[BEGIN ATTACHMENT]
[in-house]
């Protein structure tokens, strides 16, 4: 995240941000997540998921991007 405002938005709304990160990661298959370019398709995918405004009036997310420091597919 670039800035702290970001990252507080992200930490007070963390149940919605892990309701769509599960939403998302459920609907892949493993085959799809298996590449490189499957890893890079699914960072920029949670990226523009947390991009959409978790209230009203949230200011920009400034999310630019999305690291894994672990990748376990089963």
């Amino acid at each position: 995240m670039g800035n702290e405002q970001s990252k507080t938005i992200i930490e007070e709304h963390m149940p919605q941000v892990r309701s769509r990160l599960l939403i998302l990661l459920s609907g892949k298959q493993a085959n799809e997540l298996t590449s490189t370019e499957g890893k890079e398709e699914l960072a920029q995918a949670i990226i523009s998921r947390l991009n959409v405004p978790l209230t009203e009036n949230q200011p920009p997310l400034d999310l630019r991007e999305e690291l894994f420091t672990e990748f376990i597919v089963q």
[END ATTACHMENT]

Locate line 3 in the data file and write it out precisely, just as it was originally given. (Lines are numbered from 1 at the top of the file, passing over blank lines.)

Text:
């Amino acid at each position: 995240m670039g800035n702290e405002q970001s990252k507080t938005i992200i930490e007070e709304h963390m149940p919605q941000v892990r309701s769509r990160l599960l939403i998302l990661l459920s609907g892949k298959q493993a085959n799809e997540l298996t590449s490189t370019e499957g890893k890079e398709e699914l960072a920029q995918a949670i990226i523009s998921r947390l991009n959409v405004p978790l209230t009203e009036n949230q200011p920009p997310l400034d999310l630019r991007e999305e690291l894994f420091t672990e990748f376990i597919v089963q």